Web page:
Windmill technology produces rain
In Holland, another new water technology is causing tongues to wag. While most technologies deal with saving water, this one actually deals with creating the substance.
Dutch Rainmaker, a young, innovative company is currently working on a new concept for the production of fresh water. The company forms a consortium with several large technology institutes and companies and is based in Friesland, the water technology province of Holland.
How it works
Windmill technology is used to produce drinking water from air and can also be used for desalination of sea water.
The wind turbine directly drives the compressor of a fully integrated compression cooling system. The inlet air is cooled through the compression cooling system, so that the water in the air condensates. The condensate water is then collected and preserved to be used as drinking or irrigation water.
Depending on local ambient temperatures and humidity, air always contains a certain amount of water. This makes it possible to make water from air almost anywhere in the world. For example, air of 20°C and 50% RH (relative humidity) contains approximately 7 grams of water per kilogram of air whereas air of 30°C and 50% RH contains almost 14 grams of water/1kg of air.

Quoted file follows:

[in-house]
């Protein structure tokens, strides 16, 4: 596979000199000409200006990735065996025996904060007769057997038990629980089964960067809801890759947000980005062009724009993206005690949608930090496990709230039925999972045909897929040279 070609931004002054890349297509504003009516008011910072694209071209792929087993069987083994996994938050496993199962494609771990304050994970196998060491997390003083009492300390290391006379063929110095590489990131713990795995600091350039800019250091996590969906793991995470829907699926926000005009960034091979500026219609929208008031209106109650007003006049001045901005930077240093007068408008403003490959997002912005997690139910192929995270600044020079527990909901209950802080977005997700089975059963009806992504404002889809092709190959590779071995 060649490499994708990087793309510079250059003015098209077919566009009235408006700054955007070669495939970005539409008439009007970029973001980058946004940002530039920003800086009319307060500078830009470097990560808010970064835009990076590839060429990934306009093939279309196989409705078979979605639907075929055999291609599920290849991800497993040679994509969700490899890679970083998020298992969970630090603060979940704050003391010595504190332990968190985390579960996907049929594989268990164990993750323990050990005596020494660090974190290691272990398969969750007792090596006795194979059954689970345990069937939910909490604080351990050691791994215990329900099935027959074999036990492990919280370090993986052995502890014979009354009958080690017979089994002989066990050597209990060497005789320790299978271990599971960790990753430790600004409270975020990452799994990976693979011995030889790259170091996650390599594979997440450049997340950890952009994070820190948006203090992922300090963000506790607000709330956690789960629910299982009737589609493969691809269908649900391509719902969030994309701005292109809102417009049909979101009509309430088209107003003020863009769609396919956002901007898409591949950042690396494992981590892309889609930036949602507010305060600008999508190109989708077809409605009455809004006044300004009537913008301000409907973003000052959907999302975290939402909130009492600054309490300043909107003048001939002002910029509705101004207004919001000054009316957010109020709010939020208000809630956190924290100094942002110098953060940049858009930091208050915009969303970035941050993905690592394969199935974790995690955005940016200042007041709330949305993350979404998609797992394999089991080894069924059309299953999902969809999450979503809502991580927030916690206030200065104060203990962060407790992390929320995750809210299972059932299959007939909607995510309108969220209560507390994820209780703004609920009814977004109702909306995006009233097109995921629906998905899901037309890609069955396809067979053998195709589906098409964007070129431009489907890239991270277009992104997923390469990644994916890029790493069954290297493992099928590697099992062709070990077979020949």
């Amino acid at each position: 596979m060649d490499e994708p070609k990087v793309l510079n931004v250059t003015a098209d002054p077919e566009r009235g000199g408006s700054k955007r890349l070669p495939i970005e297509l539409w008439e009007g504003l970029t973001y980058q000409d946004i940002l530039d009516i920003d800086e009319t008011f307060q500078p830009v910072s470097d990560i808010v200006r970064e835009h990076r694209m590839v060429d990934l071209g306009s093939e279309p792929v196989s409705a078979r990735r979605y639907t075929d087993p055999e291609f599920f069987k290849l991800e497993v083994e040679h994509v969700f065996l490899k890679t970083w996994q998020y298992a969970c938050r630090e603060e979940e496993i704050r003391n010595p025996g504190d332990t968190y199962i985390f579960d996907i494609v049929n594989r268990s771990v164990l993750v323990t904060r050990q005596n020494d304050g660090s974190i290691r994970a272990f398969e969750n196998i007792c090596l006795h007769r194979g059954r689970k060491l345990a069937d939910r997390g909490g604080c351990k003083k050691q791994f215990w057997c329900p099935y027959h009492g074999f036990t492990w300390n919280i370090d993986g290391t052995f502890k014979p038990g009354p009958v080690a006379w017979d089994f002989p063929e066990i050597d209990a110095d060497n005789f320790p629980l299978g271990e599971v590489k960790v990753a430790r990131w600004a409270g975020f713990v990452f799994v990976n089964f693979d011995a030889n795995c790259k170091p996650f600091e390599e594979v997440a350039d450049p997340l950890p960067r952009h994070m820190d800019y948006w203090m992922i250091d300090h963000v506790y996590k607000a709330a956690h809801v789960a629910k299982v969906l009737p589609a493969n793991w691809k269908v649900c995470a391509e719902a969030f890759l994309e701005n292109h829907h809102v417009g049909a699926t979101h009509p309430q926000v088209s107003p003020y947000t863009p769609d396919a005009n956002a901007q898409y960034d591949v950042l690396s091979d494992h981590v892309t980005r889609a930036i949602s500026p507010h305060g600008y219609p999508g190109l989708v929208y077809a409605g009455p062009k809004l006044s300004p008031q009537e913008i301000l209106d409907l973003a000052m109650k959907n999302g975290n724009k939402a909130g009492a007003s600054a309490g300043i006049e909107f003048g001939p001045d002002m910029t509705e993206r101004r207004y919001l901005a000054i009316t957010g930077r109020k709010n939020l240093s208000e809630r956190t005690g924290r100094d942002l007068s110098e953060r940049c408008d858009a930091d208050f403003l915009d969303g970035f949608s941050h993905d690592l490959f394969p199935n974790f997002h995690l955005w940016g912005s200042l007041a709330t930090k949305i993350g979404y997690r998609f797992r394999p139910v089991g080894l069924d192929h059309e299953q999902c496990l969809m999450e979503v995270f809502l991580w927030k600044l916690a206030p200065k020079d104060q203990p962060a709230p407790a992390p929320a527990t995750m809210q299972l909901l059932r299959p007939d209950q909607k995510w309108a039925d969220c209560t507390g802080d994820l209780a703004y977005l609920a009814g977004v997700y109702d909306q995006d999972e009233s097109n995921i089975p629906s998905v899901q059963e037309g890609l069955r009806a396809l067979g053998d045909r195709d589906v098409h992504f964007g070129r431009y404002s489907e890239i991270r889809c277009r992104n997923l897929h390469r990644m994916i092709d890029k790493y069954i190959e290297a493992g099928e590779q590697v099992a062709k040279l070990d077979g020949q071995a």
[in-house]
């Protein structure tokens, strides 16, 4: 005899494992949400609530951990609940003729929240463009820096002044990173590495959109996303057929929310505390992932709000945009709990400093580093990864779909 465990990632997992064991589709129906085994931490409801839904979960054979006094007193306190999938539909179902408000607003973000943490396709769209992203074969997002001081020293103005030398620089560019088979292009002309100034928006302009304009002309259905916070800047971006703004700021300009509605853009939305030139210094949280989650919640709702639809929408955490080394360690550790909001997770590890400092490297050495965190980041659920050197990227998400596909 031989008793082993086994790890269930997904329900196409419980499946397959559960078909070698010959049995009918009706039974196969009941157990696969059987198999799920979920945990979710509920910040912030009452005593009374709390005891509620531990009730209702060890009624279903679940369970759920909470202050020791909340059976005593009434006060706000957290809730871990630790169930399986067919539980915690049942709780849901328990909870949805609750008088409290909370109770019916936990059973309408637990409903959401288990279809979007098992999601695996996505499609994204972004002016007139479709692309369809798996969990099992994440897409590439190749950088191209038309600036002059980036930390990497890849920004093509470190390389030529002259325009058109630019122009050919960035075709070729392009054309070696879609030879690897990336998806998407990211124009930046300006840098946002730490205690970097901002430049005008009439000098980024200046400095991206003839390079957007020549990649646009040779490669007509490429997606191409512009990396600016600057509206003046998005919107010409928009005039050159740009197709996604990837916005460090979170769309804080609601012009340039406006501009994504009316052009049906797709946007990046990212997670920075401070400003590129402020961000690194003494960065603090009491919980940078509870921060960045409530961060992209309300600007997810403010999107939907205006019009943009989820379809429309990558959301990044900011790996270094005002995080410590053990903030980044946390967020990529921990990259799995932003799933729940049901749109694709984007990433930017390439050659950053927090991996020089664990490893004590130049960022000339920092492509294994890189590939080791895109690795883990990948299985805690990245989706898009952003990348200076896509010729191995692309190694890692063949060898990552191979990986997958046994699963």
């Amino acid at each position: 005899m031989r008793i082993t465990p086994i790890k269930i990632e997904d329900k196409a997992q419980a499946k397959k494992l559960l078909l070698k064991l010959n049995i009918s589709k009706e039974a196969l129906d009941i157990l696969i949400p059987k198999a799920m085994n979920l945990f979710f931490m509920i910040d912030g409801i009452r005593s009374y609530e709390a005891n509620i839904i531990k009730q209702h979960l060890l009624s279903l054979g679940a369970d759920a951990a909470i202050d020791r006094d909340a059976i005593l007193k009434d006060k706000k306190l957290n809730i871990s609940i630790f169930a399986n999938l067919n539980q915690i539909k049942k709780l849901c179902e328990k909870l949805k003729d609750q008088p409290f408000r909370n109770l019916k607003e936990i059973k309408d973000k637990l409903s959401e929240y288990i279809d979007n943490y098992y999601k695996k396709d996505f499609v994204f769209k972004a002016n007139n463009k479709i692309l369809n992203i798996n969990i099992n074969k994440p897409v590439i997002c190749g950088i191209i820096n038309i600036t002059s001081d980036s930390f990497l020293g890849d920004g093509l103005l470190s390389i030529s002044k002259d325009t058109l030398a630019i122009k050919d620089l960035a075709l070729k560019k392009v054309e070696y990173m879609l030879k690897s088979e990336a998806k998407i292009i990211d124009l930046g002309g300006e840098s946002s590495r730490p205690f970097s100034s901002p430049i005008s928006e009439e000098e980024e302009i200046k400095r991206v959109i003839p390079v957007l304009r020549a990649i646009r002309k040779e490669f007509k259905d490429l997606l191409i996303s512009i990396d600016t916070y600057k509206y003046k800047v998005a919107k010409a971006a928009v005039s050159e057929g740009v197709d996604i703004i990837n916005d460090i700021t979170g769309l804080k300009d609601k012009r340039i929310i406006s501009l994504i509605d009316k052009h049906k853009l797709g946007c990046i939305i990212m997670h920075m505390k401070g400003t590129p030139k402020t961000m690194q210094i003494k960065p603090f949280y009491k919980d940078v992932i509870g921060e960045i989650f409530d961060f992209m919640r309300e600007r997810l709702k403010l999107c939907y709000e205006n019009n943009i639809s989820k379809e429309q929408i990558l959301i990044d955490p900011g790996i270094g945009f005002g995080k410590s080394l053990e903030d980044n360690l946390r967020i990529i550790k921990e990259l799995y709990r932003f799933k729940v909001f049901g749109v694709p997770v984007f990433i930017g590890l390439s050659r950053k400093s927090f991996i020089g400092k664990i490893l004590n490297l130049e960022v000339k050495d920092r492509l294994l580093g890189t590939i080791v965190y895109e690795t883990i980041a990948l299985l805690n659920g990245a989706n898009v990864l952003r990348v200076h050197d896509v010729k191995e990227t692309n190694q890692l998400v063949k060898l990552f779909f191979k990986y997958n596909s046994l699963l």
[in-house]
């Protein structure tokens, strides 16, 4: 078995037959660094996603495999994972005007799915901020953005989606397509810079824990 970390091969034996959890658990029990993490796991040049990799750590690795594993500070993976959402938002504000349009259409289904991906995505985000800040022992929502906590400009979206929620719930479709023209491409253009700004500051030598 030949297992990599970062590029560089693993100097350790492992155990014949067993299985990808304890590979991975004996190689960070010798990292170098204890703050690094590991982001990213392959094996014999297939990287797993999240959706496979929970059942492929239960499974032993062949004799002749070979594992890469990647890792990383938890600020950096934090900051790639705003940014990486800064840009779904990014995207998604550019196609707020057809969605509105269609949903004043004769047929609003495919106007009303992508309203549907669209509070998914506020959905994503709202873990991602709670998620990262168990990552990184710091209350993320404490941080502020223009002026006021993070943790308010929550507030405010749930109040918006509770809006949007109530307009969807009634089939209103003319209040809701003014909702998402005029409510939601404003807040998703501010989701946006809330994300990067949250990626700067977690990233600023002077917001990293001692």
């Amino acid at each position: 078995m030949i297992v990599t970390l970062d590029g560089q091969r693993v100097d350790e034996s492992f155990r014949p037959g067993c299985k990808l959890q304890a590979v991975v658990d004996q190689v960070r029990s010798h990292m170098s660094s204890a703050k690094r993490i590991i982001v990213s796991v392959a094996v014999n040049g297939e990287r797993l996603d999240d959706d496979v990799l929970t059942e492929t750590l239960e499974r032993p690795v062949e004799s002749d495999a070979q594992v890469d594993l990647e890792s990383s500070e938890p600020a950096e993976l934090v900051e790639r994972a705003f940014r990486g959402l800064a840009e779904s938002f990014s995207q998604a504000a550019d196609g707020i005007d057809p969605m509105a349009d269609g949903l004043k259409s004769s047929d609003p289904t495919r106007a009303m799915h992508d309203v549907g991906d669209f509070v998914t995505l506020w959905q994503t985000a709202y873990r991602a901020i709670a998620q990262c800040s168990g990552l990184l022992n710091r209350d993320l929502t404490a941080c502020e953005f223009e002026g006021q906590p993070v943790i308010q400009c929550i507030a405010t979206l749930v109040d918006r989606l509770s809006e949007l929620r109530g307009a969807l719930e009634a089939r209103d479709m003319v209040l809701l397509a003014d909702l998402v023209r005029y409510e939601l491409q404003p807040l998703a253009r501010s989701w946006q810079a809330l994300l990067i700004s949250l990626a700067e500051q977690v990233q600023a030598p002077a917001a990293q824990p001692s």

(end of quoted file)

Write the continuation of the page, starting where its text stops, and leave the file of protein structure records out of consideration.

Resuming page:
Warm ambient air, in particular, may contain large amounts of water. Lowering the temperature of air requires relatively little energy. By doing so a large volume of water becomes available by condensation.
The turbine forces air through a heat exchanger – where the air is cooled – and condensation takes place. When the temperature falls below its dew-point, water droplets will form and be collected in a water storage compartment.
The system’s wind turbine does not drive a generator to produce electricity, as is commonly the case. Instead it drives a heat pump which is directly powered by the wind turbine’s blades. With the heat pump the water vapour in the air is condensed and collected for domestic or irrigation purposes.
Ambient air enters the tower-placed heat exchanger by means of natural draft and forced ventilation where the air is cooled. The condensation process begins. When relative humidty approaches 100%, condensation occurs and condensate can be captured from the air, filtered and directed to a water collection tank.
Solitary units can be placed anywhere in the world, with little need for external water and energy resources as long as energy to move the blades can be derived from the wind.
The Dutch rainmaker is a stand alone unit and needs no connection to a grid.